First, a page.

The German Soldiers patrol through the Welsh Hills
October 24, 2010
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When I heard that the German Army was planning to attend this year’s Cambrian Patrol I thought it was a story too good to miss. They were being hosted by 104 Regiment Royal Artillery; a Newport based Territorial Army Regiment. So I travelled over to Newport to interview them before they attempted the internationally famous military event. I met their Patrol Leader Lance Corporal Gunter Stengl who told me how important it was enter such events and to train in a multi-national environment. By doing this they would be able to learn from other nation’s experiences and improve their own military skills.
The Cambrian Patrol is an arduous annual Military Skills competition that is held at the Sennybridge Training Area (SENTA) about an hour’s drive north of Cardiff. Teams enter from almost every element of the British Army enter including Territorial and University Officer Training Corps units.
I visited SENTA to watch the patrol for myself and to get an idea of what they were going through. I witnessed the night ambush stage of the competition, where the teams patrol through a mock village. They are then ambushed by British Soldiers acting as enemy insurgent forces. The teams must then win the fire fight and extract themselves to safety. A difficult task made even harder by the fact that the teams must do this in the complete darkness.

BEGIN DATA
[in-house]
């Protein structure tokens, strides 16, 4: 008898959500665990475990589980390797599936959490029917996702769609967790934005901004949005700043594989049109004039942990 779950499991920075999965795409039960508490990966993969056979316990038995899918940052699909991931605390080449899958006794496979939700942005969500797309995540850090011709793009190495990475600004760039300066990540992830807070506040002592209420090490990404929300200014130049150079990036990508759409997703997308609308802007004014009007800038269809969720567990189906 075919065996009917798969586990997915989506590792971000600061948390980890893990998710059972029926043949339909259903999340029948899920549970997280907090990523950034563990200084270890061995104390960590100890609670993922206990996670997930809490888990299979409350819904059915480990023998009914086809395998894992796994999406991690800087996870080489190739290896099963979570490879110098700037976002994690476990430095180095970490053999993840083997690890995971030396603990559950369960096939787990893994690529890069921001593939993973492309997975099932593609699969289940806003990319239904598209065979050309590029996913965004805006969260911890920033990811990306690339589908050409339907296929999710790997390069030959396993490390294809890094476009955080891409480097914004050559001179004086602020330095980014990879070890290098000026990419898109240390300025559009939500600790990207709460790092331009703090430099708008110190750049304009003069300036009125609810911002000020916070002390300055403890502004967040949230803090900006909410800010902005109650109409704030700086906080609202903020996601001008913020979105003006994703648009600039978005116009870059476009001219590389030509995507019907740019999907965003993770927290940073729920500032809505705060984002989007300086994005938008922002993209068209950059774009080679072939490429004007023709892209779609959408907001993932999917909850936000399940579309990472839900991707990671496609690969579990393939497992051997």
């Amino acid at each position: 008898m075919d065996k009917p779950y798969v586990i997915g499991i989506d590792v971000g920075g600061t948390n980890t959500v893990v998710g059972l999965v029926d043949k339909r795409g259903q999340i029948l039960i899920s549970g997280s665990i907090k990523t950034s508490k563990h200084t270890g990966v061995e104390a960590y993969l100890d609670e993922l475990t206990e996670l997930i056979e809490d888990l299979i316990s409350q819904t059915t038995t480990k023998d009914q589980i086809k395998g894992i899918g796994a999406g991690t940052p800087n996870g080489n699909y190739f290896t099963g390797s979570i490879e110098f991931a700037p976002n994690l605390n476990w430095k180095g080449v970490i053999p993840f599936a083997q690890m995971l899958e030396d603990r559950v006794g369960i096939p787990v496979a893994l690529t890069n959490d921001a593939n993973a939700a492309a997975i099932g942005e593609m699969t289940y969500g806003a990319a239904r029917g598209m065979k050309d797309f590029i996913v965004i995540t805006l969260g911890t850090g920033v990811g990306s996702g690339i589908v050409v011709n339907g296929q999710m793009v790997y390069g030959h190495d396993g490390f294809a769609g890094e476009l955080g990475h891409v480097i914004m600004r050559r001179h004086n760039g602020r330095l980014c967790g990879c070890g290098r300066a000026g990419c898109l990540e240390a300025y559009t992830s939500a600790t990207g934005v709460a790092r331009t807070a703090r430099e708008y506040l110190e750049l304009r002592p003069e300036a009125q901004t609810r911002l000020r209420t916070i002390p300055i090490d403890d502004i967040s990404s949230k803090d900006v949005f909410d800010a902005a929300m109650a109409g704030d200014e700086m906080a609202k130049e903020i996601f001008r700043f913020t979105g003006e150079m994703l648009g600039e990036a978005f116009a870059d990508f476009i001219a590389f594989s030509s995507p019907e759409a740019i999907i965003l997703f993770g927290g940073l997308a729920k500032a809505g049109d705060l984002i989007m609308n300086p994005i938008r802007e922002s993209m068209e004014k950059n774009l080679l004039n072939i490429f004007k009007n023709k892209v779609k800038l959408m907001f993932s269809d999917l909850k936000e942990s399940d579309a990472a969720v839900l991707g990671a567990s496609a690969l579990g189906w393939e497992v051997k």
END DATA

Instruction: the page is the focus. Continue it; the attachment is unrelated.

After the German soldiers had returned from Welsh hills I met up with them in Cardiff Bay to hear about how they had done. Unfortunately they did not complete the patrol, but their Commanding Officer Lieutenant Colonel Jurgen Schutz was adamant that they would enter the event again next year, hopefully a little wiser and better prepared.
This story also gave me an opportunity to make my first audio report. It was a very much experimental recording as it was the first time I had used the sound recorders and editing software. It was a great chance to practice following a story through and to try and produce a piece of audio that made sense? Let me know what you think.
All images are courtesy of Andrew Chittock.